Crain's New York Business emphasized Disney is now the toast of New York. "In the wave of a fairy godmother's wand, Walt Disney Co. has become one of New York City's most influential corporate citizens," CNYB said.
"As the new owner of Capital Cities/ABC, the linchpin in a plan to revitalize 42nd St., and a prospective buyer of Rockefeller Center, Disney is stamping its imprint on the city. Overnight, Disney has become a major New York employer and property owner as well*.*.*.*Mickey Mouse may soon be as omnipresent a symbol as The Apple."
Another CNYB story said New York money-center banks "are falling all over themselves" to get in on the Cap Cities/ABC deal and also Westinghouse's offer to buy CBS. A third story added that the sale of two of the television networks will put "enormous pressure" on independent producers in New York "struggling to find a place in the rapidly shifting media world."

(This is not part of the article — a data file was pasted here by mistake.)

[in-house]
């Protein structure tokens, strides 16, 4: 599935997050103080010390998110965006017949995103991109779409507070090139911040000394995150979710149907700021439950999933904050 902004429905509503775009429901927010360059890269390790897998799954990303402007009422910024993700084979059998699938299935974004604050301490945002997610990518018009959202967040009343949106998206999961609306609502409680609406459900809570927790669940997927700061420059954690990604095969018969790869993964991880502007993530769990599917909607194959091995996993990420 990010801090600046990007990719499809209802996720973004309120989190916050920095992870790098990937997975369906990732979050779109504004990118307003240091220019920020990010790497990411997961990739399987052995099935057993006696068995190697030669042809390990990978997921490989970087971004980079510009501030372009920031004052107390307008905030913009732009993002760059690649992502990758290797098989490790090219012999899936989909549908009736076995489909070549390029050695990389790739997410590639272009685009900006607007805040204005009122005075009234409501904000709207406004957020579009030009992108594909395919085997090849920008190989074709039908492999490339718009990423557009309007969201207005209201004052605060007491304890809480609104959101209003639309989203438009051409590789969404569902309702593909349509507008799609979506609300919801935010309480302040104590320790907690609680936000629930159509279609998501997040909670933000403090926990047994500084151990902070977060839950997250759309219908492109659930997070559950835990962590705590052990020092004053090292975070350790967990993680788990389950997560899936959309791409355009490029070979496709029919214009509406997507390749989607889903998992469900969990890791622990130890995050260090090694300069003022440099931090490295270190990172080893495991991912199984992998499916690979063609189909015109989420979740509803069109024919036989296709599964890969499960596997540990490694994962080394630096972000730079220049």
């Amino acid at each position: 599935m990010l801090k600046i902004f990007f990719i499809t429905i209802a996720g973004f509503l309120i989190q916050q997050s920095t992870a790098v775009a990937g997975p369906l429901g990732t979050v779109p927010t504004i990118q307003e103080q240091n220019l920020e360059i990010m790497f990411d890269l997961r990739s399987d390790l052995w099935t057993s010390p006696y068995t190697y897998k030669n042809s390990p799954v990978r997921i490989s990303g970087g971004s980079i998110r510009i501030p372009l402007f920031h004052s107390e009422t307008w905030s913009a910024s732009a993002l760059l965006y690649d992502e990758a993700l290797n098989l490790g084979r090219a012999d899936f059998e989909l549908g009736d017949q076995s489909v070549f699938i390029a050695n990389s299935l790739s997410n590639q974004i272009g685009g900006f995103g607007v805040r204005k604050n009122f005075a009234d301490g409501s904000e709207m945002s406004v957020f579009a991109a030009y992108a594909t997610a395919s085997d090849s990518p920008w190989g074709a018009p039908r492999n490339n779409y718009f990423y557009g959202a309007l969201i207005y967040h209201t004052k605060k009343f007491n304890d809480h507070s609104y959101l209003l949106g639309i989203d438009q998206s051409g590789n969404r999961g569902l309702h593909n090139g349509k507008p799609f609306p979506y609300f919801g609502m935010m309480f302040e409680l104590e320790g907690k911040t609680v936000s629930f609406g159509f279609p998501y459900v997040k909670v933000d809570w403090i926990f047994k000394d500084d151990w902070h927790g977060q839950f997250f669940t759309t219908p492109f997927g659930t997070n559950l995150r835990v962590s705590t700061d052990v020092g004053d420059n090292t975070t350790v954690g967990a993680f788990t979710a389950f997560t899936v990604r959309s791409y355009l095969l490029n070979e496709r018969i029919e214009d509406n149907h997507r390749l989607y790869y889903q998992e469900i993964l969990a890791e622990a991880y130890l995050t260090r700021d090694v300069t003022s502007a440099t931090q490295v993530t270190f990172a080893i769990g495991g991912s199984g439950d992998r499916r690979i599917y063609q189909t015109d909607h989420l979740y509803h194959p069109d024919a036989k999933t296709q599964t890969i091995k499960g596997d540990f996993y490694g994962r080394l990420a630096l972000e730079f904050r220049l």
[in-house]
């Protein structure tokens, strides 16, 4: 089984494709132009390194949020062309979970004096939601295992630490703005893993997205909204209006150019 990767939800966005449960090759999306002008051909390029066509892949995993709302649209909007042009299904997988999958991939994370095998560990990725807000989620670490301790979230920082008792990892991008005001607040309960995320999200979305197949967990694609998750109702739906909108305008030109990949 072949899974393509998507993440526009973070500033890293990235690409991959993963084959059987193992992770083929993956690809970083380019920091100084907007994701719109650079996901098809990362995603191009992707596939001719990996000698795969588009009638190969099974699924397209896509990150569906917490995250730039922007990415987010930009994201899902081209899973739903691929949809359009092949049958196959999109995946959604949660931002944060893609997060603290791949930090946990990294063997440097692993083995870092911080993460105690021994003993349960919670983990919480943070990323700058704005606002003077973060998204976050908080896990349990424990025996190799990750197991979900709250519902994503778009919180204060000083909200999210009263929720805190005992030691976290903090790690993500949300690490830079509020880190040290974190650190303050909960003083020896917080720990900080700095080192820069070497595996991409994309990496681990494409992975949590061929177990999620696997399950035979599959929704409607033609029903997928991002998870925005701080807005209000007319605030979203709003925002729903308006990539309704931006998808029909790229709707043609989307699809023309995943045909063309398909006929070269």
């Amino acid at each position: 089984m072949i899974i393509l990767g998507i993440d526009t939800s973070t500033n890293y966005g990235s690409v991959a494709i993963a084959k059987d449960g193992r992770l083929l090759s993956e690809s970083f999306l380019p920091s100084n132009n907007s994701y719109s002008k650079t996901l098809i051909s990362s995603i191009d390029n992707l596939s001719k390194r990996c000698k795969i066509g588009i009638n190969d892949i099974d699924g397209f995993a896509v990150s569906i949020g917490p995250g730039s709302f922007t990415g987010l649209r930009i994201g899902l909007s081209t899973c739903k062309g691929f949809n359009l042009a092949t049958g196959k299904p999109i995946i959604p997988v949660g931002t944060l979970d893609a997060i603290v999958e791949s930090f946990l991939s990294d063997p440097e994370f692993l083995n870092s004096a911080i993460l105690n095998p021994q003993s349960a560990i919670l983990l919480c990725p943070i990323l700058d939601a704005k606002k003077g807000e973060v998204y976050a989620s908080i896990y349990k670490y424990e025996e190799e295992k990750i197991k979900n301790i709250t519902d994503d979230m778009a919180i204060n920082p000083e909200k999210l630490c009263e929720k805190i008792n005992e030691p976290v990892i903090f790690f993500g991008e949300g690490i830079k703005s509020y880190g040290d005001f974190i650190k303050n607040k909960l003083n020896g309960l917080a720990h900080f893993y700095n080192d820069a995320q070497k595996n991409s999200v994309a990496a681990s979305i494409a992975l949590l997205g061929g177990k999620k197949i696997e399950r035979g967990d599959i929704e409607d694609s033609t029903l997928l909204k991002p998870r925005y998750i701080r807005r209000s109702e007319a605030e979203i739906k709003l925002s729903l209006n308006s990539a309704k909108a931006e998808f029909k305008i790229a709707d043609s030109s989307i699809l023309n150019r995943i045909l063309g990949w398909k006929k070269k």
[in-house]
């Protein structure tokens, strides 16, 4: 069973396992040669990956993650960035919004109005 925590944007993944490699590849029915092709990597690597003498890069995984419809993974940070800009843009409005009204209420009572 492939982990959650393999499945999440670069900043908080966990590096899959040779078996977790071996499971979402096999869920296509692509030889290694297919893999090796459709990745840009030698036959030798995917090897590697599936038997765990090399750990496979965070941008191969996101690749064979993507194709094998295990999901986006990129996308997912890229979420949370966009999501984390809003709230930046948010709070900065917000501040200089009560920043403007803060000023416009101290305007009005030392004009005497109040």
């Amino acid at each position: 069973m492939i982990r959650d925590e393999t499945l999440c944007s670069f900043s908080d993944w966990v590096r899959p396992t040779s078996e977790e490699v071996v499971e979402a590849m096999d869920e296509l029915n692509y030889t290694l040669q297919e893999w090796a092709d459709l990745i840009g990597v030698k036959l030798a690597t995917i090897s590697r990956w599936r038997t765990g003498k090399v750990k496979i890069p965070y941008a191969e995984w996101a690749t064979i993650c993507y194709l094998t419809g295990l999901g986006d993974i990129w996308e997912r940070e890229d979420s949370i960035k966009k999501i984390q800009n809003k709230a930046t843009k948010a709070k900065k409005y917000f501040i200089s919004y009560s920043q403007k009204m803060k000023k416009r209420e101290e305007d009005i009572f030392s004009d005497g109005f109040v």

Electronic Media weighed in with Q&A interviews with Michael Eisner of Disney and Michael Jordan of Westinghouse. Mr. Eisner talked of building brands. "The Disney brand will still be the major growth component," he told EM, "and I believe the other assets will enhance that growth and give it new possibilities, whether it's creating an ESPN/Disney Channel combination around the world or combining ABC and Disney technology and content to provide interactive media and online service."
And, of course, our major take on the Disney-Cap Cities/ABC merger was its effect on the advertising community. "This is either a fabulous opportunity for marketers or it could signal big trouble ahead.* .*.*.*The trouble will be if they use their dominance to leverage their pricing," warned Steve Farella of Jordan, McGrath, Case & Taylor. Combined, he said, Disney and ABC will control 30% of all kids' ratings points available to advertisers in the U.S. We put Mickey Mouse and Bart Simpson on our front page to exemplify how Disney and Rupert Murdoch's News Corp. will do battle around the world.
What's interesting to me is that the giant media companies are destined to become the worldwide brand builders of the 21st century. Procter & Gamble and Colgate, Nestle and Unilever actually have few worldwide brands. But Mickey Mouse, Donald Duck and ESPN are virtually everywhere, and are able to invade world cultures far more intimately than even Kodak or Coca-Cola.
For the first time, communications is driving marketing and not the other way around.